Andrew: One of the things I want to learn from you in this interview is why it’s not a headache for you. The reason, as I understand it from my research on you, is that you did create a process so people know what they need to do and we’ll talk about the checklist. You set out to have the system replace you so that you’re not like most entrepreneurs who own restaurants and stores, which is, that basically the whole business depends on them. You created a culture so that if you don’t write something down and you don’t have a system, the culture will catch it and make sure that the company keeps running. Do I have that understanding right?

Nick: Yeah, that’s a great way to articulate it. For sure.

Andrew: It stuck with me, because frankly, I’m an entrepreneur too and those are the things that I care about. How do I get most of myself replaced if not all and how do I make sure that if I don’t articulate a system and don’t have a checklist that things don’t fall apart. What’s the culture?

Nick: Yeah.

Andrew: But I’ll get in to that in this interview. First, let’s continue in chronological order. Your dad says “nuts” but he’s still family and he helps you find a location. Right?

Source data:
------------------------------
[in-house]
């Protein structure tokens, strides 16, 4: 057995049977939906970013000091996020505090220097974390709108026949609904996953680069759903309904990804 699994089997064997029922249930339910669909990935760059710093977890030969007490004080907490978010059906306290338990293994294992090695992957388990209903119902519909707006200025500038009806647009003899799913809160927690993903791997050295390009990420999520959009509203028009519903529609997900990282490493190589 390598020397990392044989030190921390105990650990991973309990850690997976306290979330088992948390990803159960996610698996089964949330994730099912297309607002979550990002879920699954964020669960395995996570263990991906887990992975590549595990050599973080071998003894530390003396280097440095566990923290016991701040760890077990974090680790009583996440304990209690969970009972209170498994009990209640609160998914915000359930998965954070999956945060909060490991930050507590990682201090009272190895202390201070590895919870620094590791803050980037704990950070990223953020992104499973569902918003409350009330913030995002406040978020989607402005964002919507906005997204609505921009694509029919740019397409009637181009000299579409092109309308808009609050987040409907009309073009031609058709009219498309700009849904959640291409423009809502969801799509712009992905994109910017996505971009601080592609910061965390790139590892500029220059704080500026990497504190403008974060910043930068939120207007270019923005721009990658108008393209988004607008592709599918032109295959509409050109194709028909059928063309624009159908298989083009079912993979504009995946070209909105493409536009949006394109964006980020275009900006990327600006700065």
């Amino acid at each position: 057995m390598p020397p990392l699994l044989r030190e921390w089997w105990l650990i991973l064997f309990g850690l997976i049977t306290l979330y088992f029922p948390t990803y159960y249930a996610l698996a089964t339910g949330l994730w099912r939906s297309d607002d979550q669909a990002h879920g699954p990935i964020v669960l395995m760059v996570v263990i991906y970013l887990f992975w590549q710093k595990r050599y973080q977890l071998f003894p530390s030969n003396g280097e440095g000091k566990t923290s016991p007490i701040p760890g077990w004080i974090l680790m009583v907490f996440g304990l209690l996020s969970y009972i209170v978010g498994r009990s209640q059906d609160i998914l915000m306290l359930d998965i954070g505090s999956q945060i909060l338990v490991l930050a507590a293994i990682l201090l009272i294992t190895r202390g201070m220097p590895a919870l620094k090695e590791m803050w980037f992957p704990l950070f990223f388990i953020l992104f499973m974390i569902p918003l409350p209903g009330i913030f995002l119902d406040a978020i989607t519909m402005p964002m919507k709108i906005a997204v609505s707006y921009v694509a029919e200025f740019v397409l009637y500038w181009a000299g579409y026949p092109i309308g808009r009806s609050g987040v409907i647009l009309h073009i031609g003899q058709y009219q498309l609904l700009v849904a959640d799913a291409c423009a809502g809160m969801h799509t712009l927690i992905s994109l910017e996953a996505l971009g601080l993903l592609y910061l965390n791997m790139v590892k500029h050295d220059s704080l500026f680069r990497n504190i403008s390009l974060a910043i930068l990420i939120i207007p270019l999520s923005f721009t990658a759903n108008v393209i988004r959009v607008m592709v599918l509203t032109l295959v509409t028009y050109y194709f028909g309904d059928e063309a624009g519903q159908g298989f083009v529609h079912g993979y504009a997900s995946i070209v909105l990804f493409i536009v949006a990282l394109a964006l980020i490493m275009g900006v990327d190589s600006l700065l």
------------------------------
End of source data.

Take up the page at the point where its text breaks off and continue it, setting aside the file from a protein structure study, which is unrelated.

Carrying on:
Nick: Yes. Even in my book when I talk about the differences that my dad and I had, he still was always saying, “You’re nuts, and what do you need?” He was always supportive. God love him because even the parts that I share in the book, I share with him. I say, “Dad, I’m going to write about how we disagree. Is that OK?” He goes, “Yeah, whatever. You’re crazy anyhow.”

Andrew: [laughs] So, you found a piece of property. You didn’t have much money though. What kind of property did you get?

Nick: Yeah. Like in many small town middle America, there is that main street where everything is at. We have Route 14 here in Crystal Lake, where I opened my first restaurant, where all the restaurants run and of course, I couldn’t afford that. We had to go close to a mile off the road on another street that has actually become more of a main street now but it wasn’t at the time. The bottom line is, like many entrepreneurs, you got to be resourceful. You have to figure out something, you know, how do I work around this. So, that’s what we did. He was more in to real estate and he knew real estate business well and he found me a great deal. He helped me get started from that way and then along the way, as much as I had to do myself, my dad was always there to bounce ideas off of. Even when he disagreed, usually, I was doing more of that.

Andrew: [laughs] You guys worked so hard. Then early on, the cops came. What happened there?